Take the red pill, people.

The educational background of the other Genome scientist

Practicing medicine at the orphanage was one of the highlights of my time in Vietnam. I found that basic hygiene and soap could often do as much to improve the quality of life for many as advanced drugs… Using my knowledge to do a little good in the midst of much death and misery, I became convinced of the direction my life should take. If I made it back home and could get into a university and then into a medical school, I would practice medicine in the developing world. But sitting outside of Da Nang in 1968, after barely graduationg from high school four years earlier, the very acts of surviving the war and going home seemed distant, let alone attending a university. (p. 41)

My grades were so dismal that they threatened to sabotage not only my eligibility for the swim team but my graduation. Fortunately, I wrote a glowing paper about the presidential bid of the extreme Republican Barry Goldwater, whose slogan was “In your heart, you know he’s right.” The teacher who marked my paper seemed to be a Goldwater conservative and was sufficiently impressed to give me a D minus instead of an F, which would have ended my chance of graduating. (p. 17)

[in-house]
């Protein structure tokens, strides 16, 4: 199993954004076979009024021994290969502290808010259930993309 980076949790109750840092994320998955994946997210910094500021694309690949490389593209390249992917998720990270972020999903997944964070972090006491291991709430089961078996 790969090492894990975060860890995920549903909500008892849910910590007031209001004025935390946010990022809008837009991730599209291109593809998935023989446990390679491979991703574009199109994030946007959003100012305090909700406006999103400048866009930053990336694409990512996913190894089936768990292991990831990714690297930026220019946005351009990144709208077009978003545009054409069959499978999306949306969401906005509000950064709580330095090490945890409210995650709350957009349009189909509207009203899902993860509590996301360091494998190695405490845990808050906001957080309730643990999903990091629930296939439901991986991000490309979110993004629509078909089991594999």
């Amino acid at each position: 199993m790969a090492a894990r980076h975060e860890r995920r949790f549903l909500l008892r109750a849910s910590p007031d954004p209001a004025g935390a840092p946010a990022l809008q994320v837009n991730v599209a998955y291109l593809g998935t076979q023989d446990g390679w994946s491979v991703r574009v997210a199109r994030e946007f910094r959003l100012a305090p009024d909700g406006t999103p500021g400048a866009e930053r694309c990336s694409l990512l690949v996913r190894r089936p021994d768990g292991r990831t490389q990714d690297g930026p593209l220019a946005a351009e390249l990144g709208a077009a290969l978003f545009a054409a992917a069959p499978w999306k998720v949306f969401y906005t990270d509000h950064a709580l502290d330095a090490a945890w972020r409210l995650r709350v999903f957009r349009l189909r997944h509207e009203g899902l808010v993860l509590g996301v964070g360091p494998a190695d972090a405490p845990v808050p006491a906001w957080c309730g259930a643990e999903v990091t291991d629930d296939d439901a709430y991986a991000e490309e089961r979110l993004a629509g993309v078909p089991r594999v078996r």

I think that one reason I was able to become a successful scientist was that my natural curiosity was not driven out of me by the educational system. (p. 7)

SEE ALSO: Mark Horne » Blog Archive » The education background of one person of note.

The education background of one person of note

Dr. Collins suggested that it was his unusual upbringing that imparted such a thirst for knowledge. His father has a Ph.D. in English, but has wide-ranging interests, including collecting folk music and staging medieval plays. His mother is a playwright. When Dr. Collins was growing up, his parents raised sheep on a farm in rural Virginia. “It was a hard life,” he said, and his mother, distrusting the education provided in the rural schools and “not about to relegate the early learning of her sons” to them, decided to teach her children at home.

Dr. Collins is the youngest of four boys. The two oldest brothers, 18 and 16 years older than Dr. Collins, were taught at home until they went to college. Dr. Collins and a brother who was a year older than he were taught at home through sixth grade.

“It was a bit disorganized,” Dr. Collins said. “I’m sure it would not have been deemed appropriate by today’s standards.” The Collins boys and their mother would explore a topic, like the origins of words, for a week or two, doing nothing else, then move on to another subject, like mathematics. As a result, Dr. Collins said, he grew up with an unquenchable curiosity and love of learning.